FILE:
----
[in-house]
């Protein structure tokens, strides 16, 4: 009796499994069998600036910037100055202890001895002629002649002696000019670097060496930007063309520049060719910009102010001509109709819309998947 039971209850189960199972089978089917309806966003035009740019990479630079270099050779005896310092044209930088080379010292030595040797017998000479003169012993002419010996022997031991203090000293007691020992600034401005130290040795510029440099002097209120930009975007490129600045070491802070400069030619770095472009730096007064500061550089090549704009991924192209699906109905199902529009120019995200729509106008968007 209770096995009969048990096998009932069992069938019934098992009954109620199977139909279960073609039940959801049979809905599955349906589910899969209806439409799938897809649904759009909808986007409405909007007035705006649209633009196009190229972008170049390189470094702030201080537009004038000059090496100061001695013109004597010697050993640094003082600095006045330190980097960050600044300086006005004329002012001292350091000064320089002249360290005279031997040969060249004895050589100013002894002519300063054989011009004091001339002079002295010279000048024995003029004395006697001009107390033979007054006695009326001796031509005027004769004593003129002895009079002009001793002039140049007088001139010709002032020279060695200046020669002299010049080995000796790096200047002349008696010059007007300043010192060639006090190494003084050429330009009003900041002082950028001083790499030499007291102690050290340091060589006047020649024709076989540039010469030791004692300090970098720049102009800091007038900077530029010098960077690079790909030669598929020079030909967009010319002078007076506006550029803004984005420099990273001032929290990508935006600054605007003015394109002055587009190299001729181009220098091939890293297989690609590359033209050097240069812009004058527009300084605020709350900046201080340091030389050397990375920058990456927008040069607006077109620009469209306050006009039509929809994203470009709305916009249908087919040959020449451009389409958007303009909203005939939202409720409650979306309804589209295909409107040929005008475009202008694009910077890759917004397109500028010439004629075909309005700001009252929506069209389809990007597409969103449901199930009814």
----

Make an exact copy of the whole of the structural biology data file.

[in-house]
């Protein structure tokens, strides 16, 4: 009796499994069998600036910037100055202890001895002629002649002696000019670097060496930007063309520049060719910009102010001509109709819309998947 039971209850189960199972089978089917309806966003035009740019990479630079270099050779005896310092044209930088080379010292030595040797017998000479003169012993002419010996022997031991203090000293007691020992600034401005130290040795510029440099002097209120930009975007490129600045070491802070400069030619770095472009730096007064500061550089090549704009991924192209699906109905199902529009120019995200729509106008968007 209770096995009969048990096998009932069992069938019934098992009954109620199977139909279960073609039940959801049979809905599955349906589910899969209806439409799938897809649904759009909808986007409405909007007035705006649209633009196009190229972008170049390189470094702030201080537009004038000059090496100061001695013109004597010697050993640094003082600095006045330190980097960050600044300086006005004329002012001292350091000064320089002249360290005279031997040969060249004895050589100013002894002519300063054989011009004091001339002079002295010279000048024995003029004395006697001009107390033979007054006695009326001796031509005027004769004593003129002895009079002009001793002039140049007088001139010709002032020279060695200046020669002299010049080995000796790096200047002349008696010059007007300043010192060639006090190494003084050429330009009003900041002082950028001083790499030499007291102690050290340091060589006047020649024709076989540039010469030791004692300090970098720049102009800091007038900077530029010098960077690079790909030669598929020079030909967009010319002078007076506006550029803004984005420099990273001032929290990508935006600054605007003015394109002055587009190299001729181009220098091939890293297989690609590359033209050097240069812009004058527009300084605020709350900046201080340091030389050397990375920058990456927008040069607006077109620009469209306050006009039509929809994203470009709305916009249908087919040959020449451009389409958007303009909203005939939202409720409650979306309804589209295909409107040929005008475009202008694009910077890759917004397109500028010439004629075909309005700001009252929506069209389809990007597409969103449901199930009814």